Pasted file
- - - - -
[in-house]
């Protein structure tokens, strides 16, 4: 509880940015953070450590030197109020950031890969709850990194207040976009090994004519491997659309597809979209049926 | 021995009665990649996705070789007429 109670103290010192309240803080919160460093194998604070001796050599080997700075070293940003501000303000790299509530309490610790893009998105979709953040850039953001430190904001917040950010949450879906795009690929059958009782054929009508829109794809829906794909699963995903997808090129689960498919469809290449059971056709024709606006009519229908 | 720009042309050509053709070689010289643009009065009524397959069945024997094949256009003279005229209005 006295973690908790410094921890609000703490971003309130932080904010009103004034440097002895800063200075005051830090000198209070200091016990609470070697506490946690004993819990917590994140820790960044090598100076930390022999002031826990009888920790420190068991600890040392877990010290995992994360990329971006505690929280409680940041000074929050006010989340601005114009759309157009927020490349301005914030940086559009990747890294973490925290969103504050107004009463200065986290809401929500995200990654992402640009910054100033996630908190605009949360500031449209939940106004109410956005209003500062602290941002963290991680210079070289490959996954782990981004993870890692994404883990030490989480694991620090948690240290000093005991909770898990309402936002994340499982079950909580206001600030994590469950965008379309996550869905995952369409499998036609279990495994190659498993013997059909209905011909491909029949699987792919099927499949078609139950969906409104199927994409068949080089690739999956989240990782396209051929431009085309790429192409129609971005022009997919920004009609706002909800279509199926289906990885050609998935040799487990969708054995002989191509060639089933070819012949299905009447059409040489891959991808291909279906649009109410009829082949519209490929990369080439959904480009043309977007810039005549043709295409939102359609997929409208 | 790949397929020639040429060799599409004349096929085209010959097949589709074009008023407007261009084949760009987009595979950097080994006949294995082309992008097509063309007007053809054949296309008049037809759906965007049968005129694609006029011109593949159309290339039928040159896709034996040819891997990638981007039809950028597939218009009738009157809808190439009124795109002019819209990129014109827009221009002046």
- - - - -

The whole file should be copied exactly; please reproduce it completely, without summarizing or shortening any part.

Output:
[in-house]
């Protein structure tokens, strides 16, 4: 509880940015953070450590030197109020950031890969709850990194207040976009090994004519491997659309597809979209049926 | 021995009665990649996705070789007429 109670103290010192309240803080919160460093194998604070001796050599080997700075070293940003501000303000790299509530309490610790893009998105979709953040850039953001430190904001917040950010949450879906795009690929059958009782054929009508829109794809829906794909699963995903997808090129689960498919469809290449059971056709024709606006009519229908 | 720009042309050509053709070689010289643009009065009524397959069945024997094949256009003279005229209005 006295973690908790410094921890609000703490971003309130932080904010009103004034440097002895800063200075005051830090000198209070200091016990609470070697506490946690004993819990917590994140820790960044090598100076930390022999002031826990009888920790420190068991600890040392877990010290995992994360990329971006505690929280409680940041000074929050006010989340601005114009759309157009927020490349301005914030940086559009990747890294973490925290969103504050107004009463200065986290809401929500995200990654992402640009910054100033996630908190605009949360500031449209939940106004109410956005209003500062602290941002963290991680210079070289490959996954782990981004993870890692994404883990030490989480694991620090948690240290000093005991909770898990309402936002994340499982079950909580206001600030994590469950965008379309996550869905995952369409499998036609279990495994190659498993013997059909209905011909491909029949699987792919099927499949078609139950969906409104199927994409068949080089690739999956989240990782396209051929431009085309790429192409129609971005022009997919920004009609706002909800279509199926289906990885050609998935040799487990969708054995002989191509060639089933070819012949299905009447059409040489891959991808291909279906649009109410009829082949519209490929990369080439959904480009043309977007810039005549043709295409939102359609997929409208 | 790949397929020639040429060799599409004349096929085209010959097949589709074009008023407007261009084949760009987009595979950097080994006949294995082309992008097509063309007007053809054949296309008049037809759906965007049968005129694609006029011109593949159309290339039928040159896709034996040819891997990638981007039809950028597939218009009738009157809808190439009124795109002019819209990129014109827009221009002046």